The UK government yesterday outlined new rules to protect consumers’ privacy and security as smart meters are rolled out across the country over the next seven years.
By 2019, the government aims to have installed smart meters in 30 million homes and businesses, replacing 53 million gas and electricity meters.
But in smart meter rollouts elsewhere around the world, there have been serious concerns about the use of data gathered by smart meters, how it is held and used.
The government’s ground rules will enable consumers to choose how often their energy supplier can access their energy consumption data and supplier will have to remind customers about their choice and how they can change it.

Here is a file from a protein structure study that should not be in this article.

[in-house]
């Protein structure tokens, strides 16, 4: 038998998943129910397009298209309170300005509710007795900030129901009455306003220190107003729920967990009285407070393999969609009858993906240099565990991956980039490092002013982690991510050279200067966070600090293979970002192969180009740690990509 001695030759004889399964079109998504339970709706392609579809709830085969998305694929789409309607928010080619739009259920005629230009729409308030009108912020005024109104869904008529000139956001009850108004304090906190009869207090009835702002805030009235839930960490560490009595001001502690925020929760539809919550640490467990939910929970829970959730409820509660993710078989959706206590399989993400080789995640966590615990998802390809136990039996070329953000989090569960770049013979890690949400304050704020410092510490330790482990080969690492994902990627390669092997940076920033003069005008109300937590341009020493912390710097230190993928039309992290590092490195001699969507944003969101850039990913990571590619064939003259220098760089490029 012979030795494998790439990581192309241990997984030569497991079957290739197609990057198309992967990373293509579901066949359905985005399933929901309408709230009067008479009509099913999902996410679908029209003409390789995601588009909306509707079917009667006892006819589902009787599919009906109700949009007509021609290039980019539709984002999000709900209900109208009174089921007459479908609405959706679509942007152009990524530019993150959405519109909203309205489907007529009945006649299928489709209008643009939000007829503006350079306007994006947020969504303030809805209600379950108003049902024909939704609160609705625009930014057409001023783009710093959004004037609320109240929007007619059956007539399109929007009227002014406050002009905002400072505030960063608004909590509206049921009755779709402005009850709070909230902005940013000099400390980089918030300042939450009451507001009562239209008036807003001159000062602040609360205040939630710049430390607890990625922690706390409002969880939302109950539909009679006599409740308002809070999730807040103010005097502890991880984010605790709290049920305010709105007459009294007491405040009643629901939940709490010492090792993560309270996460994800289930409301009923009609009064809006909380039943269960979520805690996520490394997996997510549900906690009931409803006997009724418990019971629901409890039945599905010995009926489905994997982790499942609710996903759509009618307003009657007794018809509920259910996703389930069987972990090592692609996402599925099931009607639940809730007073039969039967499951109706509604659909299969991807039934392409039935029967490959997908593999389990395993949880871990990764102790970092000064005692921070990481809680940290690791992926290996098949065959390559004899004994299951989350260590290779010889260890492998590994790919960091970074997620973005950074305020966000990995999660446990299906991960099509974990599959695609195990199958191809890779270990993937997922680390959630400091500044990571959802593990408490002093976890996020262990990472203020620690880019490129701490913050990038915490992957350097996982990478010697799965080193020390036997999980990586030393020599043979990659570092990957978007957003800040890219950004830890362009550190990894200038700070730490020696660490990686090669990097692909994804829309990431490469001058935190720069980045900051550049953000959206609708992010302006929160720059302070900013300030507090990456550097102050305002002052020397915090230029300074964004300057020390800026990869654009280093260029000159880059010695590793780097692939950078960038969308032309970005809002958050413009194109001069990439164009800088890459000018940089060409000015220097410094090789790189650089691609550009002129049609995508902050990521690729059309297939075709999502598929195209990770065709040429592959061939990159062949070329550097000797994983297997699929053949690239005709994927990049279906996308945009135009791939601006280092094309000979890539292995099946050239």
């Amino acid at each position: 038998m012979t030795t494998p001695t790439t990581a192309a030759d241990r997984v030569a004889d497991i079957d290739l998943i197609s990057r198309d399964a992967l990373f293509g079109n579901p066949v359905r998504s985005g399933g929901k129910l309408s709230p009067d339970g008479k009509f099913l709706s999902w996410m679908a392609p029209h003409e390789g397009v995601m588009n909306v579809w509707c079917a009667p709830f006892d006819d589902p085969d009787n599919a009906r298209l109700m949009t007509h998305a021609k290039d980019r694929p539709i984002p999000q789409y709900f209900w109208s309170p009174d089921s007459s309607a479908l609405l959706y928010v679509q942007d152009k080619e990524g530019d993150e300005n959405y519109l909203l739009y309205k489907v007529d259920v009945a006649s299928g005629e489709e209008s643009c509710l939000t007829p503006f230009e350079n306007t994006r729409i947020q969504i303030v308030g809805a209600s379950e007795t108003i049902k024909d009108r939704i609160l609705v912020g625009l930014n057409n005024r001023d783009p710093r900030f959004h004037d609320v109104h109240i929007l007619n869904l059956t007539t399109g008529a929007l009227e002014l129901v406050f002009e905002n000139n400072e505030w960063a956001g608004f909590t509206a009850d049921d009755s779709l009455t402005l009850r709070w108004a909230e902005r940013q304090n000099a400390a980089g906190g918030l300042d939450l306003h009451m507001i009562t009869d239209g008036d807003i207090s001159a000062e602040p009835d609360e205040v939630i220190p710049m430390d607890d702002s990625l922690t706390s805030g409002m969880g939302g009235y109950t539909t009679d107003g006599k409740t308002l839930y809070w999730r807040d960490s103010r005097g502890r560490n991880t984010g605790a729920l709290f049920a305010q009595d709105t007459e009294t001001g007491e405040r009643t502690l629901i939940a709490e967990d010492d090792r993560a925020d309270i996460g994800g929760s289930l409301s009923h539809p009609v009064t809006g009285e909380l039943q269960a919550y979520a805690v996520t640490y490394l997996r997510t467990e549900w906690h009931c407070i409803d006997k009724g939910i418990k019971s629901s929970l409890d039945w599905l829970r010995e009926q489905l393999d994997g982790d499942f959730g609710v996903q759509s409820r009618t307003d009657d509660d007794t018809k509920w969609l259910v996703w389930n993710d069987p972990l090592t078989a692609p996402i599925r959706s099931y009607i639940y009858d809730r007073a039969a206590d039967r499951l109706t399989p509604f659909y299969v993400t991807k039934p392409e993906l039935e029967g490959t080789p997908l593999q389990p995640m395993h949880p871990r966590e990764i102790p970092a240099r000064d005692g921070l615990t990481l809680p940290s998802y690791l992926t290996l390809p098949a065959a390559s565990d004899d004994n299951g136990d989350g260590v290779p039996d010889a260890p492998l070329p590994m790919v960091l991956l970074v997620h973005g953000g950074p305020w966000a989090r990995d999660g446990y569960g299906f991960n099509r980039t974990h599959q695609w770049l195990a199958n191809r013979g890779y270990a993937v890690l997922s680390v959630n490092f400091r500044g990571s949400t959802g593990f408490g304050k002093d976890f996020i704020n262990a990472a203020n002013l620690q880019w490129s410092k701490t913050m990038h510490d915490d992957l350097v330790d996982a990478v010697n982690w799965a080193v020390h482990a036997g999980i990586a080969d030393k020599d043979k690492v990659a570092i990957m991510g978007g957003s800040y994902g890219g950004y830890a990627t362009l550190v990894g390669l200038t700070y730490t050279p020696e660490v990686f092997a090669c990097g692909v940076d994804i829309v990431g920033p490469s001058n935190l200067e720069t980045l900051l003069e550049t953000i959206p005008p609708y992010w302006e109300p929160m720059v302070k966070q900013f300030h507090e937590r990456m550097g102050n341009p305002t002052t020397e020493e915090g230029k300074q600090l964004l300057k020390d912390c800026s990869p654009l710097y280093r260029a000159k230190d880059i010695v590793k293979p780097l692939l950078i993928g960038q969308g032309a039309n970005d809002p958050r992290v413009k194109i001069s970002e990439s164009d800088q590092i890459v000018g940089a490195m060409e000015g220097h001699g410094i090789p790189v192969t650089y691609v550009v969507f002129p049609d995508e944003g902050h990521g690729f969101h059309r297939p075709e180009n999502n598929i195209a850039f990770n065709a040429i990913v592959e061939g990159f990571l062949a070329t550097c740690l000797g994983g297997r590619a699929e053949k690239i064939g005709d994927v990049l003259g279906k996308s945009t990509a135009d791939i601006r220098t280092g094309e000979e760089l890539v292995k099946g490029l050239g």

Suppliers will also be barred from using the energy consumption data for marketing purposes unless given ‘explicit’ permission to do so by the customer.
A central delivery body will also be set up to “reassure” consumers and help them use smart metering to manage their energy use and spending.
“Let me be clear: the consumer comes first,” said Energy and Climate Change Minister Baroness Verma in a statement. “That’s why we are tackling issues such as privacy, security, consumer protection and communications now, working with industry and consumer groups to make sure we get this right ahead of the mass rollout.”
The government will also monitor progress on the rollout through annual reports from the ‘Big Six’ energy suppliers on their plans and progress.
For further information:
UK government outline next steps in smart meter rollout (8-Nov)
Smart meters will net the UK £14 billion in savings, says report (20-Sept)
ScottishPower, SmartReach and Siemens launch UK smart meter trial (18-Jul)
Intel to turn London into smart technology test bed (28-May)
Article source: http://www.energyefficiencynews.com/i/5631/